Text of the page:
Off-duty police officers and soldiers were allegedly involved in an “extraordinary pattern” of loyalist killings in Northern Ireland, the Court of Appeal has heard.
Senior judges were told members of the security forces were connected to weapons used by a paramilitary unit blamed for more than 100 murders during the 1970s.
Counsel for the brother of a teenager killed in one bomb atrocity linked to the so-called Glenanne Gang claimed the case for compelling police to now complete an overarching investigation into suspected state collusion is emphatic.
Chief Constable George Hamilton is appealing a ruling that his force unlawfully frustrated any chance of an effective probe into the series of deadly terrorist attacks.
Last year a High Court judge held that relatives who lost loved ones were denied in their legitimate expectation that the now-defunct Historical Enquiries Team (HET) would publish a thematic report.
He ordered police to finalise and publish a thematic report into the Glenanne killings.
The verdict was reached in a legal challenge brought in the name of Edward Barnard.
Mr Barnard’s 13-year-old brother Patrick was among four people killed in a St Patrick’s Day bombing at the Hillcrest Bar in Dungannon in March, 1976.
Five years later Dungannon UVF member Garnet James Busby received a life sentence after admitting his role in the no-warning attack and other terrorist offences.
The murder gang based at a farm in Glenanne, Co Armagh allegedly contained members of the Royal Ulster Constabulary and the Ulster Defence Regiment.
Up to 120 murders in nearly 90 incidents in Mid Ulster and Irish border areas are under scrutiny.
They include outrages such as the 1975 Miami Showband massacre, where three members of the popular group were taken from their tour bus and shot dead on a country road in Banbridge, Co Down, and the Step Inn pub bombing in Keady a year later, which claimed the lives of two Catholics.
It has also been linked to the murder of 33 people, including a pregnant woman, in the 1974 Dublin and Monaghan bombings.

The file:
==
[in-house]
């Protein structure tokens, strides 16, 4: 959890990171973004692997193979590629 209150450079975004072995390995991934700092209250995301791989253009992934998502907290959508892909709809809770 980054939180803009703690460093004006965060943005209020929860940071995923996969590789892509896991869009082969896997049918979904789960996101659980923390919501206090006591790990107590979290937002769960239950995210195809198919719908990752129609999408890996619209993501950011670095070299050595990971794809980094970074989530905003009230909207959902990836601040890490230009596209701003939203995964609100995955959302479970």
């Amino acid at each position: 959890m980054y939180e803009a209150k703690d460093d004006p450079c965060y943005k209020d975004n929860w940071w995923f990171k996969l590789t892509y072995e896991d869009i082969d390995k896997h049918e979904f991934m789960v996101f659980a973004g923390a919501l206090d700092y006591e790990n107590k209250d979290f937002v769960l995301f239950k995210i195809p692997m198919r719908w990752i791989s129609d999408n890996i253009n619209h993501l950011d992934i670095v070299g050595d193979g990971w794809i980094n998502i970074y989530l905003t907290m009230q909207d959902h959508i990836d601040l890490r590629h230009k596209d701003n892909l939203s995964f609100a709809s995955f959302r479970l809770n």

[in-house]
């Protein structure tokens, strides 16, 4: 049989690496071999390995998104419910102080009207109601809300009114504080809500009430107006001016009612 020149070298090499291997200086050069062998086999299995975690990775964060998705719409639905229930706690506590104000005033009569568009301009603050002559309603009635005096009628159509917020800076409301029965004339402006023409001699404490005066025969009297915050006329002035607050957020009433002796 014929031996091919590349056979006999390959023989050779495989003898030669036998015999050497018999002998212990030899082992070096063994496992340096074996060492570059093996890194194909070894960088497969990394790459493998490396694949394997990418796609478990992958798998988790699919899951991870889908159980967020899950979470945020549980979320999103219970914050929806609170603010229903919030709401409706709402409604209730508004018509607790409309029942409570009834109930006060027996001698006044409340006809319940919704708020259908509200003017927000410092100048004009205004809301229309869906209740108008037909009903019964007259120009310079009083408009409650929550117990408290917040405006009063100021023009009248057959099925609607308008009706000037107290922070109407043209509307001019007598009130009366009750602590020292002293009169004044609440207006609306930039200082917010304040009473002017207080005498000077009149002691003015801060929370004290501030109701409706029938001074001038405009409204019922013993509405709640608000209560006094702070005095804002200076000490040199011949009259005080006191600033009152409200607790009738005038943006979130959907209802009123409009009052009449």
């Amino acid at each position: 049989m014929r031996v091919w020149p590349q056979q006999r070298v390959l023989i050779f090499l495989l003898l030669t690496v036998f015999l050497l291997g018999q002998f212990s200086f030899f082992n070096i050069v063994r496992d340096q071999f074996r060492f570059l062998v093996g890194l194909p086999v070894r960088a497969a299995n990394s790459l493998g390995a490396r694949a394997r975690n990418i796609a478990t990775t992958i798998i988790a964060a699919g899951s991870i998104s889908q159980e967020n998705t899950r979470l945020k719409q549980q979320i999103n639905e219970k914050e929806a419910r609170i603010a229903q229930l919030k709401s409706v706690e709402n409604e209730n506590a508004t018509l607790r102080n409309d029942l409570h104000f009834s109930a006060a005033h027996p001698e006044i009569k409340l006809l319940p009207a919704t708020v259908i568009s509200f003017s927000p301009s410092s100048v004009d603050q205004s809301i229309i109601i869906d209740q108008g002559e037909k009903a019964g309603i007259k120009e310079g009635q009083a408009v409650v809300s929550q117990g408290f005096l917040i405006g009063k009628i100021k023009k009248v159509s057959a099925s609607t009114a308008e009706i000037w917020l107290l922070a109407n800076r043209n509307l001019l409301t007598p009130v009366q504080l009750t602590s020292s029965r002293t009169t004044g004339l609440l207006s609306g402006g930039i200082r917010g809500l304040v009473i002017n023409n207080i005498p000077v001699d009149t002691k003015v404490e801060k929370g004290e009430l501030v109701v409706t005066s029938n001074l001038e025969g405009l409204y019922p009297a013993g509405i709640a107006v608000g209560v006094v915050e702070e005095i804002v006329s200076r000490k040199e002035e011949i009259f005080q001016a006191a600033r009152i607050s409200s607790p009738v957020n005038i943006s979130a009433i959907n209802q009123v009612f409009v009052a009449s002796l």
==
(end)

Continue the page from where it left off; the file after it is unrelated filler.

A draft HET report into alleged security force collaboration with the killers was said to have been 80% finalised before being shelved.
Appealing the High Court ruling, counsel for the chief constable insisted the Hillcrest investigation met the “gold standard” of human rights obligations by securing a conviction.
He also argued that an HET review into the bombing identified no collusion with the killers.
But Danny Friedman QC, representing Mr Barnard, claimed a number of promises meant there was a compelling case for producing an overarching report.
“Even by the standards of this jurisdiction there is an extraordinary overlap of security force personnel,” he said.
“Not just Ulster Defence Regiment personnel but police personnel, including their connections to weapons which, within the space of a few short years, killed people in multiple locations in these border counties.”
Mr Friedman told the three appeal judges the case centred on a “state practice of involvement in killing”.
Counsel continued: “(There was) an extraordinary pattern not of killing by proxy, but police officers and soldiers going out, off-duty, to kill people with the same guns and being very closely inter-related.”
In a reference to Busby he also contended: “There are minimal degrees of separation between the convicted man and three (other) suspects.”
The appeal continues.